Saturday, 19 May 2012


I googled myself and found my Twitter account at the top, followed by LinkedIn and Blogger links to my accounts. That I think is quite good. Last year there was only really my Twitter account to pick up. My blog and LinkedIn account were set up for and during cpd23, so in less than a year they have moved through Google's indexing (or whatever it is it does) to the top of the results. Now I have Yahoo-ed myself, that is interesting, the top 2 hits are professional things, a Conference I am presenting at next month and a Conference I presented at last year. I then disappear until 5th, where a presentation I did earlier this year is mentioned. It is very noticeable that none of my social media accounts are present.

As Mistee Mog is my moniker, I've ran this as a search too. Google picks up Twitter and Twitpic, the interesting thing here is that the Twitpic information is very out of date. I don't use it regularly but I have in the last few months sent some pictures from my phone to Twitter, I thought using Twitpic. Yahoo has picked up my Twitter account now and Trip Advisor, which I think i've used twice.

Overall I think my branding has went a little bit awry. What is out there I don't have a problem with people seeing, however the consistency I tried to get last year has disappeared. My Twitter and blog are both lilac / purple (my favourite colour), my blog is without a picture of me, as is my Twitter account which has Mistee Mog on still and my LinkedIn picture is me but at a wedding in 2005 - so out of date. As Google is picking up my Twitter, LinkedIn and Blogger accounts, I should revisit the consistency aspect of my branding.

Sunday, 13 May 2012

Investigate some other blogs

Right Thing 2 - well I've looked at some other blogs and commented. If I remember rightly, I didn't comment last year, I just lurked as I was terrified of commenting. I am getting better at commenting, not just on blogs but on Twitter too. 

I don't know why I have a fear of commenting, possibly i'm scared of making a total idiot of myself by sounding stupid - although that doesn't stop me from blogging or Tweeting. As I deconstruct this, I find myself thinking that I often comment on specific peoples Facebook and Twitter pages and that these people are people I genuinely know (I work with them, they are proper friends or are relatives). 

Narrowing this down then, I have a problem commenting on strangers' pages. I am trying to break out of this and go for it. I do occasionally manage it too, it is though still outside my comfort zone.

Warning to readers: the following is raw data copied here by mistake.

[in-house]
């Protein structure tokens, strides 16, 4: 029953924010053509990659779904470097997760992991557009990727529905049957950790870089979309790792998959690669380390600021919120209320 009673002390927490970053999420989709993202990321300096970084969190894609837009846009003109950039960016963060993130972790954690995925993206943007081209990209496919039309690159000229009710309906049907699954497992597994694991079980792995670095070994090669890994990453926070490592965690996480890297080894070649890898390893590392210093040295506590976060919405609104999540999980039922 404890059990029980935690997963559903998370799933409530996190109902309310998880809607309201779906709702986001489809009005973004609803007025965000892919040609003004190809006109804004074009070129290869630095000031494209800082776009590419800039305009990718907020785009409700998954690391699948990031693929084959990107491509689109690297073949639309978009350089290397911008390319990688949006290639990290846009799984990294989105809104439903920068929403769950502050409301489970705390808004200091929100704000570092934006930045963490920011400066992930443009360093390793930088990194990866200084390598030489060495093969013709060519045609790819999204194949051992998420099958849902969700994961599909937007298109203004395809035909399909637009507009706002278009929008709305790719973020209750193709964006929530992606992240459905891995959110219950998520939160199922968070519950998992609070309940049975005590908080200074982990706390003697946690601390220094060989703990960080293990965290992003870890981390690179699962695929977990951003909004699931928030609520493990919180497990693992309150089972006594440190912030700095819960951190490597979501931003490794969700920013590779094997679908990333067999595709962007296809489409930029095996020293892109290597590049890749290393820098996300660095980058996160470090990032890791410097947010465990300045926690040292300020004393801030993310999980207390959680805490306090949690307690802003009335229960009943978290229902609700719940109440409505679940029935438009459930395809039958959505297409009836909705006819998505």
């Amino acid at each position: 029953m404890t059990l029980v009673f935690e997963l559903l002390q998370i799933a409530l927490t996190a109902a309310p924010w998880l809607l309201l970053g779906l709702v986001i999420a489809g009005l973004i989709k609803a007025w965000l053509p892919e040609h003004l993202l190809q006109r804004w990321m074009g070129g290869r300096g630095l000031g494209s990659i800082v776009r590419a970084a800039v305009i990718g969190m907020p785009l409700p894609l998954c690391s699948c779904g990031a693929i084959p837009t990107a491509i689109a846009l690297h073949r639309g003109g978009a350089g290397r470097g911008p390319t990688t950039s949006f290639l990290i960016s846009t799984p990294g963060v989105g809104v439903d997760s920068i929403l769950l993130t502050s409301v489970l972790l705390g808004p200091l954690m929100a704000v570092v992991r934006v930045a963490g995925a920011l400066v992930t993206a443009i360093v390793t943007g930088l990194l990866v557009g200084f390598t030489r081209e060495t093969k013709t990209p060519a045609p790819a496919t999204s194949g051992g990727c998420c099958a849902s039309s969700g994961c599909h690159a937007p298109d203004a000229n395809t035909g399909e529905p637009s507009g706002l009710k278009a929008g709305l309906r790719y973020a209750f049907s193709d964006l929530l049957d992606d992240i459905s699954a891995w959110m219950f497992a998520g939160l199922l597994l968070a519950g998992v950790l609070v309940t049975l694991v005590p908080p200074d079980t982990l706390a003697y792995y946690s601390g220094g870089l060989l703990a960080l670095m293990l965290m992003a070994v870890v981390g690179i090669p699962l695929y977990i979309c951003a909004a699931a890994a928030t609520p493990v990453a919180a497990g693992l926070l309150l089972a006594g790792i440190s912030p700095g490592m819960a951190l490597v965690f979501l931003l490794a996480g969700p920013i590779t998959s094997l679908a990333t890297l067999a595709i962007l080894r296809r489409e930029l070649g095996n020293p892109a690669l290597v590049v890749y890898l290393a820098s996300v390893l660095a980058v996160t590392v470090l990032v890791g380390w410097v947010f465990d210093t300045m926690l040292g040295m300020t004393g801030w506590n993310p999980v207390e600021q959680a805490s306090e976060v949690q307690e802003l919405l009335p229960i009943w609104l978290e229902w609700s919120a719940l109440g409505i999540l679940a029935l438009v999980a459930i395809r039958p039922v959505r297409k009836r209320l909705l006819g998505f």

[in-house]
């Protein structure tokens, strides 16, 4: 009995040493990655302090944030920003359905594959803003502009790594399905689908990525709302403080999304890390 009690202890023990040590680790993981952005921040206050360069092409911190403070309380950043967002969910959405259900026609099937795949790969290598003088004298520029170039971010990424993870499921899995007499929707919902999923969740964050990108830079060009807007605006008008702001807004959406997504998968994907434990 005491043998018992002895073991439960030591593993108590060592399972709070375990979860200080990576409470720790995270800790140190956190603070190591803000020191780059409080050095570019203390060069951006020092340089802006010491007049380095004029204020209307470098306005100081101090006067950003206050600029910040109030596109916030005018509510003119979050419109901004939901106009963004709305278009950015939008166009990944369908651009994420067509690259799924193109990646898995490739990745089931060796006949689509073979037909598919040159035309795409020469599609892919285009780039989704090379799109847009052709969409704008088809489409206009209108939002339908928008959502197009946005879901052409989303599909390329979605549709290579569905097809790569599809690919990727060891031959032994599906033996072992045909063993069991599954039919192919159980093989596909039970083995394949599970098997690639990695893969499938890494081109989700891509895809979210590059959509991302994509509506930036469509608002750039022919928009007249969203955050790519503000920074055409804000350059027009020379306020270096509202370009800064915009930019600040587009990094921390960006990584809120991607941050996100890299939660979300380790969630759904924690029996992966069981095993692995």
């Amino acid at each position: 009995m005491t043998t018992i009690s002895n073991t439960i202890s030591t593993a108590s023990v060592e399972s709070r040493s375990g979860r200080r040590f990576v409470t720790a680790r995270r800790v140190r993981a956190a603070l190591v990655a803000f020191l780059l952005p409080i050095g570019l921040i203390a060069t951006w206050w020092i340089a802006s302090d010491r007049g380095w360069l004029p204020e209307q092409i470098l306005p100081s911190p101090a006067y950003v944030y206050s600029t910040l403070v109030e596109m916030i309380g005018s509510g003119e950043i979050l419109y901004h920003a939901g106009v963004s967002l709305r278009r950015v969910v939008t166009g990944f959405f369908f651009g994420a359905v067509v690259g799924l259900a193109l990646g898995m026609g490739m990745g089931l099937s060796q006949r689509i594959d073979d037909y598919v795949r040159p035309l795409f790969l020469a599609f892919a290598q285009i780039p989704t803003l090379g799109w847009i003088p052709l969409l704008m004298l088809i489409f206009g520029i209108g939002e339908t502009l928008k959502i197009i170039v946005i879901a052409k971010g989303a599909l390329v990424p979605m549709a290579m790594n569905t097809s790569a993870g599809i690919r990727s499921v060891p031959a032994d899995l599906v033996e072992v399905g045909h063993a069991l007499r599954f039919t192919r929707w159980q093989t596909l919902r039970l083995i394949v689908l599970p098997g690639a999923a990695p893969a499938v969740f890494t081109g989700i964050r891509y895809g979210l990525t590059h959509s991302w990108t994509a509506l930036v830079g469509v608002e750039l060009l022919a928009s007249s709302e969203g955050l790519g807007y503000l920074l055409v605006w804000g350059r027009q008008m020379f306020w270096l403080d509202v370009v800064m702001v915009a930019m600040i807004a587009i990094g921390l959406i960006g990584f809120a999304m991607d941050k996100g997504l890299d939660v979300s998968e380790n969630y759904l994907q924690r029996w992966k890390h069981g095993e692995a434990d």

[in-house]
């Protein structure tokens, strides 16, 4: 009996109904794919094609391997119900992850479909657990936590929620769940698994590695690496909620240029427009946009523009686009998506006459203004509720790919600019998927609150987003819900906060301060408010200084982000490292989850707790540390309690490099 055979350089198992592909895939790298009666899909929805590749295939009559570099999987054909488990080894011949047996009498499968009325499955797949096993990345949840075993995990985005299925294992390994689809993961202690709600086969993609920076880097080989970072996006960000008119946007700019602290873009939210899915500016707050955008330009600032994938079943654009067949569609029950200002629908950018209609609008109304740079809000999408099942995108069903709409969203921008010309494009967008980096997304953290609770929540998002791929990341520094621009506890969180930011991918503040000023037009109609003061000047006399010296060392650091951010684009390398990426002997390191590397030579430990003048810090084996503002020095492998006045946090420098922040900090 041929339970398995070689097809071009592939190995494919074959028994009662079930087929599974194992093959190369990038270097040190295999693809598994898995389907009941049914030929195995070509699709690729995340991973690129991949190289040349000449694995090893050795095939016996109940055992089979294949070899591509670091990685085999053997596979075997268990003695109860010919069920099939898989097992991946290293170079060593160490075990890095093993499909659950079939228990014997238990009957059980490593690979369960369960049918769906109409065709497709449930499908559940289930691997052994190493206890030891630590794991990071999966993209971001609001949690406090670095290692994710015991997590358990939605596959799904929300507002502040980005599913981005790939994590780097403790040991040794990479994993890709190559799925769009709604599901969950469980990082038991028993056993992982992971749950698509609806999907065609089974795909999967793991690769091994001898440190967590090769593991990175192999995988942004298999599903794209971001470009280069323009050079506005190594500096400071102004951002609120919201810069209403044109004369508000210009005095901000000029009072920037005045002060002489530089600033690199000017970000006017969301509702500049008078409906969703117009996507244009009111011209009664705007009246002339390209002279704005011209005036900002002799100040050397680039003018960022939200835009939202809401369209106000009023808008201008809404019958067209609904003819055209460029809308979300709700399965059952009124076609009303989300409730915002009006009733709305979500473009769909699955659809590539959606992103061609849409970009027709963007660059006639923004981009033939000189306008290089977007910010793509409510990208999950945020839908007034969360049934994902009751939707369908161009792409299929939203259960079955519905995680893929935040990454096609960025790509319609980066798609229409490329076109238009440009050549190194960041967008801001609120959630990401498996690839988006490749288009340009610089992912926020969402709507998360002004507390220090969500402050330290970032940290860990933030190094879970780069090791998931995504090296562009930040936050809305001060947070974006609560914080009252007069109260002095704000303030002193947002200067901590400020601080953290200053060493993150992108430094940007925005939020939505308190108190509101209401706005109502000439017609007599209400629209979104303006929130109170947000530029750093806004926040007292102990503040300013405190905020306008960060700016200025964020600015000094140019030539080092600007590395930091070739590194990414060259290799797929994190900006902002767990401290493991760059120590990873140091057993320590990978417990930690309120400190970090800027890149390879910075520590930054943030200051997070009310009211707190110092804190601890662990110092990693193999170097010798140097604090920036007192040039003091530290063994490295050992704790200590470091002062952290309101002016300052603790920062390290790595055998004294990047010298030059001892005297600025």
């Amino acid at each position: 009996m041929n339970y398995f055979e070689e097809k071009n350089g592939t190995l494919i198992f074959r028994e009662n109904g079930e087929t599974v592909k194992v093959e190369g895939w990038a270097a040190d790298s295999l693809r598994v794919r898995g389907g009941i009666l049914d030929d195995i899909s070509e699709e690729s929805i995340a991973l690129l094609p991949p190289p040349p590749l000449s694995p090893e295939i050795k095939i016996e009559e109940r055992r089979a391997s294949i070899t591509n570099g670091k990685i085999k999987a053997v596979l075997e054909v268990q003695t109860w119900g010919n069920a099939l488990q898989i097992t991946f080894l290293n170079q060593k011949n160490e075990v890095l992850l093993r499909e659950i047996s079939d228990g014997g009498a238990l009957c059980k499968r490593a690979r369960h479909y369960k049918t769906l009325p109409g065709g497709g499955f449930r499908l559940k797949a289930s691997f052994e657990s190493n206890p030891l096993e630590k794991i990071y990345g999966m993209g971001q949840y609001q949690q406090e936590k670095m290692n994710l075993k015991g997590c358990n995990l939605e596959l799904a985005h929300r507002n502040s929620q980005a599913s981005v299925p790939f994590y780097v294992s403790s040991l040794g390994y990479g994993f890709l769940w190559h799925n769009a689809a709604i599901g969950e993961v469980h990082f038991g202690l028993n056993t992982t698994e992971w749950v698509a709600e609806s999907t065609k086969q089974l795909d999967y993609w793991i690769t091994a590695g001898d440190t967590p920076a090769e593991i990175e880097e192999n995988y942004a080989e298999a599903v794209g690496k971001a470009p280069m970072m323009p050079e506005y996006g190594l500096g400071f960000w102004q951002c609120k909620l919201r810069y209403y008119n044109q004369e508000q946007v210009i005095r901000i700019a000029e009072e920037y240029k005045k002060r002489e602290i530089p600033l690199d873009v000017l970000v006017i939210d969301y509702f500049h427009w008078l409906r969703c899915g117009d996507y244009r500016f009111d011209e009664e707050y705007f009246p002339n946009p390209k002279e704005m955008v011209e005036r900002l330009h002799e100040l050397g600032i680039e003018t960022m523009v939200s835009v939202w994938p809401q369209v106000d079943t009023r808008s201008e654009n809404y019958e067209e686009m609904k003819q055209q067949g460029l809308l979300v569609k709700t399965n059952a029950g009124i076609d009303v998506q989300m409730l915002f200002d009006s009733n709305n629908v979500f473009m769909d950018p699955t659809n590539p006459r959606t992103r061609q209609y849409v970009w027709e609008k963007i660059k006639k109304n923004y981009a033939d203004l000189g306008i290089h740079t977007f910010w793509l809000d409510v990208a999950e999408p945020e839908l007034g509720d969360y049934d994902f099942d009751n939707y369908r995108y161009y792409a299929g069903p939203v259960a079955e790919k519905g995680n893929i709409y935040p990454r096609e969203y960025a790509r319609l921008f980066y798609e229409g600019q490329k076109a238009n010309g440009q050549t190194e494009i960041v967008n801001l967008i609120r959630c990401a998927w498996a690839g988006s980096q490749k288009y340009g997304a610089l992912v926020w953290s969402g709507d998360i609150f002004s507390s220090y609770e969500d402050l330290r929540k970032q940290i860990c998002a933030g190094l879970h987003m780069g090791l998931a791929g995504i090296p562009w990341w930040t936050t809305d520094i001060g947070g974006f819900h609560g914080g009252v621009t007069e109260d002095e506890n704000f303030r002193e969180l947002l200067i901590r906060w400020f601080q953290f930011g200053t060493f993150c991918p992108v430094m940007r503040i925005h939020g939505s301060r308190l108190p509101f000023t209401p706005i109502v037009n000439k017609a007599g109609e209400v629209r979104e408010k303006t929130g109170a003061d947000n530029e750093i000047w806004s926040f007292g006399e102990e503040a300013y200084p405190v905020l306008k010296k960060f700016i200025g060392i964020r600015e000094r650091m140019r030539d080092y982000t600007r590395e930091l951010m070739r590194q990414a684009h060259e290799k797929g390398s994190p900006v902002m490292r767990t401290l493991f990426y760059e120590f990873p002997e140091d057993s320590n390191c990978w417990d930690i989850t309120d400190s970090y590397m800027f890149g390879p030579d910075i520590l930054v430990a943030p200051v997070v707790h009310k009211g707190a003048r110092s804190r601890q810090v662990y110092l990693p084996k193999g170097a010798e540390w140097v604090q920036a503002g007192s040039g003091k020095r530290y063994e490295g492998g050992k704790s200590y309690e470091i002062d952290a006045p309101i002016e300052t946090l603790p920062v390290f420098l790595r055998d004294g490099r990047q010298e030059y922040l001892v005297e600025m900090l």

Thursday, 10 May 2012

Blogs and Blogging

I did cpd23 last year and completed it. I have signed up again this year to see how far I've come. I hope that this can help me become better at reflective writing too (Deja vu moment, I think I said the same in the equivalent post last year). I don't know if I will write something for every 'Thing', although my aim is to do at least a paragraph on each.

Since I set up this blog for last year's cpd23, I have changed the name of it (and am considering changing it again as it is still not very interesting), I have definitely become more proficient at blogging, I have started to use it to record all my cpd and suggested to my line manager that we could use the cpd23 model to deliver staff development at work.

The staff development has ended up a combination of taught sessions and self directed (using the cpd23 model). In order for my line manager and myself to get the most out of blogging, it has been set up on Wordpress. Both of us are used to using Blogger, so we decided to try an unfamiliar platform to help develop our own skills.

At the moment our consensus of opinion is that we prefer Blogger, this maybe because it is what we are used to but I can see what a powerful tool Wordpress can be. 

Wednesday, 2 May 2012

Social inclusion and disability in the LRC

After my little rant at the end of my last blog post stating that you do not need a huge amount of money to provide an accessible service, I thought it might be useful to let you know what we do in the LRC I work in. Firstly we have to adhere to College policies which really means no discrimination on any grounds and that is fine with me. I want the LRC to be for everyone and hope that patrons feel safe, secure, welcome and get a high quality service at all times. The LRC works closely with colleagues responsible for Additional Learning Support (ALS), Equality and Diversity and English for Speakers of Other Languages (ESOL).

Physical access